Francisco Marto

by Leo Madigan

Francisco Marto
Francisco Marto

Of all the people the Church holds up for our veneration perhaps the most accessible are the seers of Fatima, Francisco and Jacinta Marto. Their short lives have been minutely documented and this access we have to their daily actions and reactions makes them familiar to us in a way that few, if any beati have ever been to the Church Militant.

 

While acknowledging that the seers were recipients of extraordinary graces we should also reflect that it was their very ordinariness that gave those graces the scope to bear fruit. Ordinariness was their greatest natural virtue and it would seem that Heaven thought so too, which is one reason why it chose them for its great mission.

 

The world can never understand why, in the attested visitations from our Heavenly Mother, such as at Lourdes, La Salette and Fatima, it is always to children that she appears, and peasant children at that. “Now if she made herself known to a delegation of Senators,” you can hear some slick journalist mutter, “or took the floor during a United Nations plenary session, we could get something done.” But, alas, those of consequence in this world are usually carrying weighty luggage stuffed full of pride and preconceptions and not even Heaven itself can fill what is already full.

 

Francisco emerges through Lucia’s writings, and from contemporary interviews with family, friends and neighbours, as a transparent boy, guileless, even-tempered, affectionate and trusting yet no attention- seeker. Attention seeking is a natural enough characteristic in children, but one often spared the younger members of large families. Lucia tells us that, unlike Jacinta, he was neither capricious or vivacious, but quiet and submissive by nature.

 

She admits that she wasn’t always kindly disposed towards him because his naturally calm temperament exasperated my own excessive vivacity. She furnishes examples which make him singularly unassertive. Rather telling is her comment, nothing enchanted him as much as the beauty of sunrise or sunset. It gets so that a reader can’t help wondering if Francisco is compulsively compliant or an incipient contemplative. Or, which seems more likely, a bit of both – with grace building on nature.

 

This compliance of Francisco’s, this docility, might be interpreted as low self esteem, but that defect is usually associated with inverted vanity, guilt, excessive self-expectation and a whole menu of complications. We find none of these in the boy. It’s not low self esteem that we find, but no self esteem – well, anyway, no vanity, no guilt, no thwarted self expectation.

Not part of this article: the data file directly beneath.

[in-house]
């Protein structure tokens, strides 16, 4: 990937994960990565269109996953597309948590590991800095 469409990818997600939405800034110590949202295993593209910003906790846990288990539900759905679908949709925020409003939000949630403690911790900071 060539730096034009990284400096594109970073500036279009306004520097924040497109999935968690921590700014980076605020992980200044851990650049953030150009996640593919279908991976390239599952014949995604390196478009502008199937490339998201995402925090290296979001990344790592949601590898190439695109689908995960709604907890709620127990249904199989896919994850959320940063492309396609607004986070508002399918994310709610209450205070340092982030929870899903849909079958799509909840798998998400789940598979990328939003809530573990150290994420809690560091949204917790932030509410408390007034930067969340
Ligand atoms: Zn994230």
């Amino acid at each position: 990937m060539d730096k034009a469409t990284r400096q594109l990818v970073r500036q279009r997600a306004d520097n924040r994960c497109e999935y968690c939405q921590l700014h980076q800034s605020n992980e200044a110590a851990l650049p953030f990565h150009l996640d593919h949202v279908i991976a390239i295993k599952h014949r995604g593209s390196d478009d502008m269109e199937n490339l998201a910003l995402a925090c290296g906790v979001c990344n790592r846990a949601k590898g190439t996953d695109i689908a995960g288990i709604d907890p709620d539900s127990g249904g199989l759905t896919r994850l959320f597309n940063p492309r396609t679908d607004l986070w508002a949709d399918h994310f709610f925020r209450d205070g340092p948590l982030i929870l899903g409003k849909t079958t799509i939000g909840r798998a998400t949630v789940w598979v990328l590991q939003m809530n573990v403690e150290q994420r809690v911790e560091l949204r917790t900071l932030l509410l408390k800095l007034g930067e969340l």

One of the most endearing aspects of Francisco’s reaction to the apparitions is his total lack of ruffled pride when he realises that the girls can hear the angel, and later the Blessed Virgin, but he cannot. I could see he was talking to you. I heard what you said to him; but what he said to you I don’t know. Most children’s response would be “Why them and not me? It’s not fair!” Even when, after the first encounter with the angel, he asks what was said and the girls tell him to ask tomorrow, he is not offended. He waited quite contentedly but did not let slip the very next opportunity of putting more questions.

 

This placidity in Francisco’s temperament amazes again during the first apparition of the Lady who says She comes from heaven and who promises Lucia that she will go to heaven.

 

And Jacinta? Lucia asks.

 

She will go also.

 

And Francisco?

 

He will go there too, but he must say many rosaries.

 

Any boy might be expected to take the attitude, “Well, what’s the matter with me? Why am I the leper in this party?” But Francisco, when he has been told what the Lady has said, crosses his hands on his breast, Lucia tells us, and exclaims spontaneously, Oh, my dear Our Lady! I’ll say as many rosaries as you want!

 

(An interesting observation here is that this sentence was written by Lucia in 1941. During the first apparition the children didn’t know who the Lady was, so it is unlikely that Francisco would have said, dear Our Lady! However, if this is an oversight on the part of Lucia it is a very understandable and touching one.)

 

The pathologically pious of us, those who want to see signs and wonders in every breeze that blows, will interpret this placidity in Francisco’s character as a manifestation of advanced virtue, of Divine indifference, of infused patience, of a soul so saturated in heavenly light that it has lost sight of its own ego. But nobody, not even the greatest saints, have enjoyed such favours on a permanent basis in this life. And we are talking here of a nine year old boy, a boy who didn’t make his First Communion until the day before he died two years later. True, he was being groomed for greatness but his temperament, that mysterious combination of genes and early influences, had been fixed in the seemingly haphazard manner which is the way with such things. It was Grace that was at work.

 

Neither Francisco, nor Jacinta, nor Lucia were exceptional children. It was grace that was exceptional - subtle, silent, unspectacular grace. The Message of Fatima, which is the Message of the Gospels with added urgency, reveals its workings in its messengers.


Father Edwin Gordon. R.I.P.

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